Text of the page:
Any Way She Wants

Social media is afire after the latest Anita Sarkeesian video resulted in renewed rape/death threats against her. Sarkeesian makes the seemingly uncontroversial statement that women’s bodies are abused and killed for little or no reason in video games. As a result, some men are so enraged that they’re driven to hurl sexist, violent abuse at the very idea of women who come within fifty feet of a game.

The problem with that is that I am a woman gamer. So are many of my women friends. Many of them run games for their friends, and a growing number are designing their very own games. I am wildly proud to be included in all this. Many of those friends have written wisely about the unfettered misogyny and racism that plagues the electronic and tabletop game industries at the same moment when we see more women and people of color entering the hobby than ever before.

So I don’t have much to add to their insightful commentary. But I do want to say this to my fellow women in games:

Play whatever games you want.

Yes, of course that means the button-mashing robot invasion game, or the minmaxed mecha pilot, or the Napoleonic cavalry officer trying to win Waterloo. War games and LARPs and Minecraft and Burning Wheel–all of it belongs to you as much as anyone else in the world, and don’t let a soul tell you otherwise.

But you can also play the magical space princess romance game. You can play a game where the only measurable objective is to get the boy (or the girl). You can play a game that’s all about middle school gossip. You can play a game with no boys allowed.

You can play games with fluid, barely there rules, and super-crunchy tables of staggering detail.

You can play games of scientific discovery, and life in the military, and the pursuit of katana mastery, and young love.

You can play games of death-defying feats and fearless daring, where you do everything you can’t ever imagine doing in the real world.

You can play games with sex: grand, towering, chandelier-swinging heights of passion that include superhuman flexibility and magical potions of endurance.

You can play games where you get to hunt down and beat the shit out of your rapist.

You can play games that capture a perfect, impossible childhood with nothing scary at all.

Because games contain everything we are–right now, fragile, flawed, unfinished–and everything we could possibly be–brave, magnificent, powerful, unstoppable. So nothing is beyond the scope of games. If you use a game to tell your story, there’s a very good chance that it’s a story others want to play too.

Because these games exist in the dimensions of ourselves and our world, the dark things do creep in: racism, sexism, ableism, bullying, abuse. Some of that is unintentional, but we’re coming to grips with the reality that others don’t always see these things as a problem. Some even see it as a solution, a boundary fence to protect an imagined definition of games that’s confined only to their tiny vision.

Games are bigger than these people. Protecting our games from criticism smothers them until all the fire goes out. Improving games improves us all, and the world we play them in.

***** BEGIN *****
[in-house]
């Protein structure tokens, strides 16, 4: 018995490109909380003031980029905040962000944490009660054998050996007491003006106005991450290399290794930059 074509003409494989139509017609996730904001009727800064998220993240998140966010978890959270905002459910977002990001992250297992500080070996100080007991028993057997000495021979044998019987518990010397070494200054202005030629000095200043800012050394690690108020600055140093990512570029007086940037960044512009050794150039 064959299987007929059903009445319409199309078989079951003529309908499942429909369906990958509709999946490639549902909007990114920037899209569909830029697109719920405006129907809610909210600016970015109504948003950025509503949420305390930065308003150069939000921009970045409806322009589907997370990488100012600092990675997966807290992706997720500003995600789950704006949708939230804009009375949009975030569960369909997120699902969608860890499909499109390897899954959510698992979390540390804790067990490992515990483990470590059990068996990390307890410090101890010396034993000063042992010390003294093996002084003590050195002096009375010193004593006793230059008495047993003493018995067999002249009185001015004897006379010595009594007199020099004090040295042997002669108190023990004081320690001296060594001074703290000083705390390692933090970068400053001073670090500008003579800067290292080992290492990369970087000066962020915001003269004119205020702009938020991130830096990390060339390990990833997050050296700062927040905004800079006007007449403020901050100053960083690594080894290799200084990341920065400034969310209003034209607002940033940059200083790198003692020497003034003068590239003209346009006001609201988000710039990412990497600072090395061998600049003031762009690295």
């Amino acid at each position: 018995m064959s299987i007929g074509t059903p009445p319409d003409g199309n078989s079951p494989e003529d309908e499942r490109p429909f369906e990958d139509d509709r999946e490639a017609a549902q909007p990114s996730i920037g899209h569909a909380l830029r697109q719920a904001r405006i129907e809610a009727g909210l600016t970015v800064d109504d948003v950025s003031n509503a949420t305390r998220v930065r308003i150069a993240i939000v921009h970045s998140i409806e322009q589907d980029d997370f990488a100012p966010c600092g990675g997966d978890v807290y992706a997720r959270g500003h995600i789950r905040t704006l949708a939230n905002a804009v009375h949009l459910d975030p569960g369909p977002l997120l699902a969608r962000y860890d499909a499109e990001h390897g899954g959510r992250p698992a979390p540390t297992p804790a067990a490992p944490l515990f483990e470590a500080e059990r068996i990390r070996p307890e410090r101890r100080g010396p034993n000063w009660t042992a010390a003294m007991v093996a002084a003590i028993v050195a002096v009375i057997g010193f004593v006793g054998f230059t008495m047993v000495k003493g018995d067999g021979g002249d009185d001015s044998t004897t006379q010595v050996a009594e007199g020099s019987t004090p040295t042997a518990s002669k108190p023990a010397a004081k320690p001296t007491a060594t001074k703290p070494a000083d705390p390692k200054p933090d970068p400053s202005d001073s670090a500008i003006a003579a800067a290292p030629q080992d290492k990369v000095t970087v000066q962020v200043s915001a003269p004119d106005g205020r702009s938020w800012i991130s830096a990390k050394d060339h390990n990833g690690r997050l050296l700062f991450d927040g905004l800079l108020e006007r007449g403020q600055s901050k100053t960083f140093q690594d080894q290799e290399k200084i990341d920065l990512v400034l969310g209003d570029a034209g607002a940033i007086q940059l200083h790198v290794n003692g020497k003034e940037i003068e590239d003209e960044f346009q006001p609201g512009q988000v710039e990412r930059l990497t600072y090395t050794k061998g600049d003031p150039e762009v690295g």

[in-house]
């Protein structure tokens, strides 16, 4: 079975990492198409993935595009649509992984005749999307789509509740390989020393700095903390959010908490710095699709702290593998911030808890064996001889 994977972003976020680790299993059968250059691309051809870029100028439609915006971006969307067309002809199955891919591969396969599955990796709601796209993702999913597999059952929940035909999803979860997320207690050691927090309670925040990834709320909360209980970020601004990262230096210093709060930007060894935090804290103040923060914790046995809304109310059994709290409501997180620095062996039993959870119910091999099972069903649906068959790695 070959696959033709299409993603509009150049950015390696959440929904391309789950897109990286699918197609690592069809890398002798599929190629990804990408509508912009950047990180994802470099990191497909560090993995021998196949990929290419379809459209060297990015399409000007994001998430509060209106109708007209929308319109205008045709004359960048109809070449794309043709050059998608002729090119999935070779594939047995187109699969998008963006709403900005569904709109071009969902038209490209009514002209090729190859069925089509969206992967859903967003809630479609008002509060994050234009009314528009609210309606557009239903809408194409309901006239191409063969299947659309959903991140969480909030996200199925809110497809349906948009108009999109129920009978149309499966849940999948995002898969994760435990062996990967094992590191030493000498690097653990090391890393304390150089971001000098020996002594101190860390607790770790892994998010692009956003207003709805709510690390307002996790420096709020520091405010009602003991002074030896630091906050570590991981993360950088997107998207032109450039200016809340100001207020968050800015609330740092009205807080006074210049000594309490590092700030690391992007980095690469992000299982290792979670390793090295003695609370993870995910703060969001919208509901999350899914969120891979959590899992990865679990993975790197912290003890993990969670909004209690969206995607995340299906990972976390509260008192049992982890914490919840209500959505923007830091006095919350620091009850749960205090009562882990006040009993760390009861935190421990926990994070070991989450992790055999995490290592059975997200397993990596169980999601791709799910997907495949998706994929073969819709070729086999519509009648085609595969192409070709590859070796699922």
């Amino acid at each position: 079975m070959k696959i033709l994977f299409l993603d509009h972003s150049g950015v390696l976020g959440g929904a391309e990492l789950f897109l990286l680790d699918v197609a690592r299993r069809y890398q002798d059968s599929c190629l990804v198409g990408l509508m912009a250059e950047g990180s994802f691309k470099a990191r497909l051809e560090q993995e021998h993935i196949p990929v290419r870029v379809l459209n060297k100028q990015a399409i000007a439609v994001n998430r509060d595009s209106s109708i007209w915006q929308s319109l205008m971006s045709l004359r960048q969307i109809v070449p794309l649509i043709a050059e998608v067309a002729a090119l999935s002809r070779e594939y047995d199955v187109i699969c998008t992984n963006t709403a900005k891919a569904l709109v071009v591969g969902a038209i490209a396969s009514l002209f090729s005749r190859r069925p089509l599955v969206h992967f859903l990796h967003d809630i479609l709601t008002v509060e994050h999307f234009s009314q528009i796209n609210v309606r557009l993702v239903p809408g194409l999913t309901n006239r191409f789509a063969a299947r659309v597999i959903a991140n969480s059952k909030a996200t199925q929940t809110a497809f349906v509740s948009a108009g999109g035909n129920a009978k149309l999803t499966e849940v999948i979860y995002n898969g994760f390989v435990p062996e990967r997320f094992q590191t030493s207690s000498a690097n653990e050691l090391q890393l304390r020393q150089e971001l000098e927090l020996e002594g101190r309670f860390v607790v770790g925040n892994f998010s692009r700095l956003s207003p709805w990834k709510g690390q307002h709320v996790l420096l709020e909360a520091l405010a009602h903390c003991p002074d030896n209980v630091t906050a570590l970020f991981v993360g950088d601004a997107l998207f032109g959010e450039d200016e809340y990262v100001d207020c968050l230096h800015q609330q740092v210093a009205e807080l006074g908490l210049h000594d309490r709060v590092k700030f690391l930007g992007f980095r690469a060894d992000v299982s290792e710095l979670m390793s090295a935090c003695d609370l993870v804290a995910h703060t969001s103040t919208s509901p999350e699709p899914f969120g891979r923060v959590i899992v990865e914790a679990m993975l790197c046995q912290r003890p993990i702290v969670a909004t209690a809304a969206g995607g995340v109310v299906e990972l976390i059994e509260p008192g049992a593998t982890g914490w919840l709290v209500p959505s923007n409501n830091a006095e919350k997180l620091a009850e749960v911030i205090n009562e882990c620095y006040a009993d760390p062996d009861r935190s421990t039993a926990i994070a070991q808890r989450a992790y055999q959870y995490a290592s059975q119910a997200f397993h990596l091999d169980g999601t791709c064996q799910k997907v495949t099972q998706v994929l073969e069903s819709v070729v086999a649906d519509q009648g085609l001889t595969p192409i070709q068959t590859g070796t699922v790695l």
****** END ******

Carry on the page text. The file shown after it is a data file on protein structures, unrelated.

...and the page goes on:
And nobody gets to say your game is less worthy because of what you want to play. You are participating in one of the oldest common human experiences in the world. Play it all, women. Play all the games, then make your own.

Aug 20, 2014 - Social Studies    1 Comment

Why We Fight

Gen Con is always hard work and outstanding fun. When I first started going over 20 years ago, my days were filled with back-to-back games. But over time, long hours with friends from all over the country overtook games. These days, work for Atlas Games and speaking engagements mean no games at all, and lots of friends mean bigger parties and shorter visits. All the same, I’ve got to say: it’s still a week with some of my favorite people, all in one place, and the love is bigger than our host city.

The mental dissonance was strong, though, for many of us. While we reunited with old friends and played new games, many of us were distracted and upset by news from Ferguson, Missouri. Conversations frequently went something like: “Hey, it’s great to see you! How have you been? Man, it’s messed up, what’s happening in Ferguson.” We felt outraged and helpless, and often uncomfortable at having to keep doing what we were at Gen Con to do.

There are other things I’ll probably write about as I process this year’s experience, but two things really stand out as unusual and fantastic (and they’re actually the same kind of thing). Two friends got engaged to smart, beautiful, graceful women in public proposals at Gen Con this year. One was a cool scene in the convention center’s hallway performing area; the other, a large, orchestrated affair at the ENnie Awards ceremony. Both women accepted enthusiastically, and in both cases, the onlooking crowd went wild. Here, don’t take my word for it: watch and (if you’re like me) cry-clap.

But almost immediately on Twitter, people began accusing the couple who got engaged at the ENnies of insensitivity, because they were happy while horrific events were happening in Ferguson. How dare they choose that moment to celebrate? How could they be so selfish as to think of their future, when the future of Mike Brown had been cut so terribly, unfairly short?

Here’s the answer, though: You celebrate when you can precisely because life is uncertain and short.

People in war zones know this. Love and babies and anniversaries all happen in places of oppression and violence. People go home from protests and watch dumb movies. People have sex in between airstrikes. Life keeps going on.

The people fighting for justice and racial equity in Ferguson probably know this better than those of us who haven’t had to fight systemic racism every day of their lives. We got the phrase “jumping the broom” because, even during slavery when families were torn apart everyday, African-Americans still fell in love and got married, defying the laws that said those marriages were illegal. To this day, some black couples choose to honor this tradition and jump a broom to seal their wedding vows.